First-rounder Aaron Nola threw two innings (28 pitches) and allowed a hit while striking out two in an intrasquad game at the minor-league complex in Clearwater on Tuesday. He is expected to make his pro debut in the next two to three weeks for one of the Phillies’ clubs in Florida.

Up next
The series concludes with a 12:10 p.m. start Wednesday afternoon. Roberto Hernandez (2-5, 4.26) opposes Braves right-hander Aaron Harang (5-5, 3.20).

Phillies likely to carry rookie backup catcher in 2017

Phillies likely to carry rookie backup catcher in 2017

NATIONAL HARBOR, Md. — The likelihood of the Phillies going with a rookie backup catcher in 2017 increased dramatically when the Miami Marlins signed free agent A.J. Ellis on Wednesday.

Ellis spent the final month of the 2016 season with the Phillies after coming over from the Dodgers in the Carlos Ruiz trade. Ellis, 35, got high marks for his work with the Phillies’ young pitching staff and the Phils had some interest in bringing him back. The interest, however, was complicated by a tight 40-man roster, which already includes three catchers — starter Cameron Rupp and minor-league prospects Jorge Alfaro and Andrew Knapp.

With Ellis out of the picture, the Phillies will likely use either Alfaro or Knapp as the backup catcher in 2017. Knapp spent a full year at Triple A in 2016 and could end up being the guy as Alfaro moves to Triple A for another year of seasoning.

General manager Matt Klentak spoke earlier this week of the possibility of going with a rookie at backup catcher.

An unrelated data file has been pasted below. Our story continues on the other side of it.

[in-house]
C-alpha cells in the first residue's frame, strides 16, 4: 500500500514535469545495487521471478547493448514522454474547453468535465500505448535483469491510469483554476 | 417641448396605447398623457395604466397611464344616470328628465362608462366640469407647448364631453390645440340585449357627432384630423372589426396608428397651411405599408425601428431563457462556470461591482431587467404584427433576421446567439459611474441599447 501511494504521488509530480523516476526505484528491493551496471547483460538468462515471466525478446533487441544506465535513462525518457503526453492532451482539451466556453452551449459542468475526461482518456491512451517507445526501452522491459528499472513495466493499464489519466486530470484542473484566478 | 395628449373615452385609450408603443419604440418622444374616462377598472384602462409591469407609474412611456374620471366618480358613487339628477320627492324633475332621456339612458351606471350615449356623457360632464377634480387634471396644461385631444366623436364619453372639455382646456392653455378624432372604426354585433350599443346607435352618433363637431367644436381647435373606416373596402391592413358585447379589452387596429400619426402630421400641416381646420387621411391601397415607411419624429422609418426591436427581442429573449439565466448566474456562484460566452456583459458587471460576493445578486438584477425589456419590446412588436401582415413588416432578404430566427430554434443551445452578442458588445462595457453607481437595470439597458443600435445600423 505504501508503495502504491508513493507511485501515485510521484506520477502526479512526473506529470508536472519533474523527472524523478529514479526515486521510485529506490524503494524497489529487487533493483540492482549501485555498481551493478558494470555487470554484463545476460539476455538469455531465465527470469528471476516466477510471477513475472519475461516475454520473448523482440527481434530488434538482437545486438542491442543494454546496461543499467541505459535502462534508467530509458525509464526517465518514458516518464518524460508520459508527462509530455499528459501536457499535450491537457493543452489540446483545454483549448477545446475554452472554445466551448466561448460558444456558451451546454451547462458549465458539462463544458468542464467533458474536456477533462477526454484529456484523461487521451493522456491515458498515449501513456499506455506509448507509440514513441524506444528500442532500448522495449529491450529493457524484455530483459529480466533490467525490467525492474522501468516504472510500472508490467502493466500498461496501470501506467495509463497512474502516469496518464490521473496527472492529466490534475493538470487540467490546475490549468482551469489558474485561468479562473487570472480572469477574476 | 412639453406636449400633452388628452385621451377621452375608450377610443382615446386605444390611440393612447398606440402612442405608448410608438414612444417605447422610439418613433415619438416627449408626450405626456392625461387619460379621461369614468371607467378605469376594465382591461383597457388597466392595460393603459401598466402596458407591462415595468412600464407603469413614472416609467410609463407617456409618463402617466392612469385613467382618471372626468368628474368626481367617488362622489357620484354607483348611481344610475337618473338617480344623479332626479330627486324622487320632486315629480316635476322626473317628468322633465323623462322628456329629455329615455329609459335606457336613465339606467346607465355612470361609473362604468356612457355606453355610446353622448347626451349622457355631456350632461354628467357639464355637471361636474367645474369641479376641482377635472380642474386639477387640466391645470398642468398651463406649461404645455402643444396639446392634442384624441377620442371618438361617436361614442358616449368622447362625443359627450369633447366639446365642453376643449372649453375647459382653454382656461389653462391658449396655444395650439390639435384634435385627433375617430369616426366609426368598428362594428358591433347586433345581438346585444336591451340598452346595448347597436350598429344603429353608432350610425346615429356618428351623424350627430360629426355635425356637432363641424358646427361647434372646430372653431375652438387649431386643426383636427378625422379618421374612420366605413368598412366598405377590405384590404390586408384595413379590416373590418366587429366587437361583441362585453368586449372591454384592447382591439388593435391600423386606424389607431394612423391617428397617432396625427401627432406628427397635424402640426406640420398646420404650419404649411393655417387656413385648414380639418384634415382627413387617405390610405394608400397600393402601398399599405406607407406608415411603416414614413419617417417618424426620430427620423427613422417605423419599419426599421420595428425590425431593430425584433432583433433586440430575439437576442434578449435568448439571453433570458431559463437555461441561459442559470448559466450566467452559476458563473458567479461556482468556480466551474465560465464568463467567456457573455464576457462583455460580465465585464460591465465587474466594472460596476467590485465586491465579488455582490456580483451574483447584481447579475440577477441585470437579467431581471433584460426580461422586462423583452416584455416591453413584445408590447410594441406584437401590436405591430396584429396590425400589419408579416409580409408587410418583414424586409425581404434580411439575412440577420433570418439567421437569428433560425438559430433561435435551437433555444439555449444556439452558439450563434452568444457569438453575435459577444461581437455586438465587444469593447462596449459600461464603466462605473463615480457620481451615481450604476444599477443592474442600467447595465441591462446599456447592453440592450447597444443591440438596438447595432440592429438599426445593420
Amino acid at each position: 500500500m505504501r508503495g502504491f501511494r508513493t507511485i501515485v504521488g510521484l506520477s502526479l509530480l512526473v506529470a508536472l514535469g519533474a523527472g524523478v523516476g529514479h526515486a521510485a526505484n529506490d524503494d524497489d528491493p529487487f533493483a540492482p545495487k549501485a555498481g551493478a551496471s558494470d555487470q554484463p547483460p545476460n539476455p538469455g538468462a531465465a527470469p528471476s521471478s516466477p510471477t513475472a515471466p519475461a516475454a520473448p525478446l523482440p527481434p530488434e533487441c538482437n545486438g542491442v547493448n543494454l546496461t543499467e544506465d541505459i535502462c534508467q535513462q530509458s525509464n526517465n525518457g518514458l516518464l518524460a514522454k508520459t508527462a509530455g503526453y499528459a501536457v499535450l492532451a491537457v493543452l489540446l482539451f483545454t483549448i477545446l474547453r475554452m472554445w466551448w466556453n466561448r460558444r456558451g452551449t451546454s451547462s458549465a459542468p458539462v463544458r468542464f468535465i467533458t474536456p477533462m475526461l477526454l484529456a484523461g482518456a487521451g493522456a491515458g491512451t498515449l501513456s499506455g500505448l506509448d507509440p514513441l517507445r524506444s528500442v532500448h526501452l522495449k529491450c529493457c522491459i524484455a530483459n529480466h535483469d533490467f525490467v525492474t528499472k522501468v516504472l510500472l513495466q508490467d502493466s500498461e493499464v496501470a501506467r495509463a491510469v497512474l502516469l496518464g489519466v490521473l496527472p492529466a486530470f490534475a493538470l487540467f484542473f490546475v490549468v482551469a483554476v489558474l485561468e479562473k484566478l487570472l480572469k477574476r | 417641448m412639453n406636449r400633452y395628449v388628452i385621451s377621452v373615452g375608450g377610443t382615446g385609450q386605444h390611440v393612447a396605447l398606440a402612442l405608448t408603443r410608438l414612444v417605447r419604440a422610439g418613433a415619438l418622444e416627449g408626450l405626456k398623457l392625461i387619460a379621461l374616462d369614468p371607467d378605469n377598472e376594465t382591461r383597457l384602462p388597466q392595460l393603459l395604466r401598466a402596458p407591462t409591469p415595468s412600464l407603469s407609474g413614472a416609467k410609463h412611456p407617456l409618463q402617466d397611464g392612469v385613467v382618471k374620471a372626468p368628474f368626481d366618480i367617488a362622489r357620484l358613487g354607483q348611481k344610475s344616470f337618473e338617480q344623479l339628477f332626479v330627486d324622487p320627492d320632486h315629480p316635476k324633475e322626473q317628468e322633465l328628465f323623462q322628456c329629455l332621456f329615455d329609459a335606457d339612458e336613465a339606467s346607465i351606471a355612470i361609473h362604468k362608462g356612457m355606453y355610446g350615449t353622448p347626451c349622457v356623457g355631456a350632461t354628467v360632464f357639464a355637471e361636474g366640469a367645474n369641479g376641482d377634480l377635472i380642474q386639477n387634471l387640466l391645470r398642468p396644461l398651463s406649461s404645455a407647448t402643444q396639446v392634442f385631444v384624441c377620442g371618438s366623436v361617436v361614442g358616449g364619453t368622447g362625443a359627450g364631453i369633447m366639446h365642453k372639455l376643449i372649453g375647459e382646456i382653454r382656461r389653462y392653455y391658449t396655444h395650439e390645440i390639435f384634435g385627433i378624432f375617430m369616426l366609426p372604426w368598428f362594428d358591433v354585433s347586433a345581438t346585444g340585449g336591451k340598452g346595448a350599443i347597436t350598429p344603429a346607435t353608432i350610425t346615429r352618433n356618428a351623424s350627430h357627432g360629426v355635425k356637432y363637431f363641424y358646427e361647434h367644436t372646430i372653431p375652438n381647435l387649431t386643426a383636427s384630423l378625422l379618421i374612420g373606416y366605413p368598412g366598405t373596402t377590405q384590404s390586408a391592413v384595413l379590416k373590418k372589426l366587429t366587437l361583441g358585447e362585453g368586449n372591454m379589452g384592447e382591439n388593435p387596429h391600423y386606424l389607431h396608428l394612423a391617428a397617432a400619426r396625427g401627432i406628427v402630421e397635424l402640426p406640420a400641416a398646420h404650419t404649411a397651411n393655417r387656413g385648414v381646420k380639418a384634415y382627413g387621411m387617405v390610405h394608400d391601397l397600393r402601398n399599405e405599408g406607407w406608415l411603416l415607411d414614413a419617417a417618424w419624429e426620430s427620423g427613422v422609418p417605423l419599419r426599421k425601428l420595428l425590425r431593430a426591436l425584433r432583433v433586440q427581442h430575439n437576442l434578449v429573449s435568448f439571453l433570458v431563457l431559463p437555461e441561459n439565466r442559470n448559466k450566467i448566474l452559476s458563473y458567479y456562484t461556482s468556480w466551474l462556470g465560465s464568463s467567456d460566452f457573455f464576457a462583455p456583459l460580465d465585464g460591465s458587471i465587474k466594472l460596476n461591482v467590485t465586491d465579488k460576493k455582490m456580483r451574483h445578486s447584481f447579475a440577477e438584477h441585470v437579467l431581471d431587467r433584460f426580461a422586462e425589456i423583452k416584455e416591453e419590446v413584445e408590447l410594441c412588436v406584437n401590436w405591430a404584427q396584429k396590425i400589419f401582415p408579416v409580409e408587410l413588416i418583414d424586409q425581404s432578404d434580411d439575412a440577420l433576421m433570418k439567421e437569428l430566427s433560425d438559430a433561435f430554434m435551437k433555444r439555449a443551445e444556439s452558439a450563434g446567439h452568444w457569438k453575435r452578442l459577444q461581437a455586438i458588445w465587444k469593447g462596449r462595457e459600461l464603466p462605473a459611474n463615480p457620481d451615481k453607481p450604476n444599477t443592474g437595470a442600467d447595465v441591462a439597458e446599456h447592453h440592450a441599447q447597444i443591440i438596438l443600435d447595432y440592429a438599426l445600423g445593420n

“Andrew Knapp just finished his age 25 season in Triple A,” Klentak said. “He has a full year of at-bats in Triple A. At some point for both he and Alfaro, we’re going to have to find out what those guys can do at the big-league level. During the 2017 season, we’ll have to find out — not just about those two guys — but others.”

It’s not all that surprising that Ellis ended up with the Marlins on a one-year deal worth $2.5 million. He played for Marlins manager Don Mattingly during the latter’s time as manager of the Dodgers.

Seth Smith would be a logical, low-cost trade target for Phillies

Seth Smith would be a logical, low-cost trade target for Phillies

Phillies manager Pete Mackanin said Tuesday night he'd still like another veteran bat in addition to Howie Kendrick, though he understands the front office is conscious of not blocking young prospects.

The Phillies need offense and the clearest area to upgrade is an outfield corner. But don't expect to see the Phils go after Jose Bautista, Michael Saunders or anyone of that ilk, because those players will require multi-year guarantees and everyday playing time. If you sign one of them, you're basically telling two of Roman Quinn, Nick Williams and Aaron Altherr that they won't be needed much the next three years.